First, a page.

After the shooting, Lowe and Denson grabbed Hernandez’ wallet and ran, leaving behind all the cash the dying man kept in another pocket, Lipscomb said.

Soon Denson returned, not to get the cash but to wipe off surfaces where he might have left fingerprints, the prosecutor said.

Among those who had been celebrating payday with Hernandez was a coworker named Luis Hernandez-Aguires, who like Hernandez is Mexican. He and one of the women ran into the motel room’s bathroom when the shooting started, and afterward called 911.

What followed was akin to a “comedy of errors,” Lipscomb said: Hernandez-Aguires does not speak English well. He has a heavy Mexican accent; his 911 operator had a significant Southern dialect. They could not understand each other, so Hernandez-Aguires put the motel clerk on the phone. The clerk was from India, and had an Indian accent the dispatcher could not comprehend.

Finally the second woman who had been in the motel room, Stella Lindsey, came in saying she had found Hernandez’ wallet out on the sidewalk. So they put her on the phone, and finally got the message across, Lipscomb said.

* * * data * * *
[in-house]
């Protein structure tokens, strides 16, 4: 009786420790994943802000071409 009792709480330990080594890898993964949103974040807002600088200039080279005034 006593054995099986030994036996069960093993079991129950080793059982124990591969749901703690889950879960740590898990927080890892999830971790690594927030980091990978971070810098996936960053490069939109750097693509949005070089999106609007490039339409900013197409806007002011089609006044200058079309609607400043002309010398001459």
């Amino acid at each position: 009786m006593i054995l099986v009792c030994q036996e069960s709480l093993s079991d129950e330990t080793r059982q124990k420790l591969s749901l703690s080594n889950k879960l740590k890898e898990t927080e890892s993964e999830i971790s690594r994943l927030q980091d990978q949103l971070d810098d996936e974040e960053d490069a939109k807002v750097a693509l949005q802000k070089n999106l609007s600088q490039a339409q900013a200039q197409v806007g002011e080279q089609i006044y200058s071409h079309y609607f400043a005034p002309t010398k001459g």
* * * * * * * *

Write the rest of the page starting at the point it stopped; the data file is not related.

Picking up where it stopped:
Both women identified Denson and Lowe from photo lineups, the prosecutor said. Hernandez-Aguires was so rattled by what happened that he could offer investigators little aid.

After the suspects were arrested, detectives checked cell phone records and saw the two had communicated just 10 minutes before the shooting and again the next day, Lipscomb said.

Representing Lowe, public defender Ray Lakes had to argue that his client is a drug dealer, not a murderer. Lowe was Christina Clark’s dealer, and when she called him for cocaine, he initially came to the motel with crack, her “drug of choice,” Lakes said.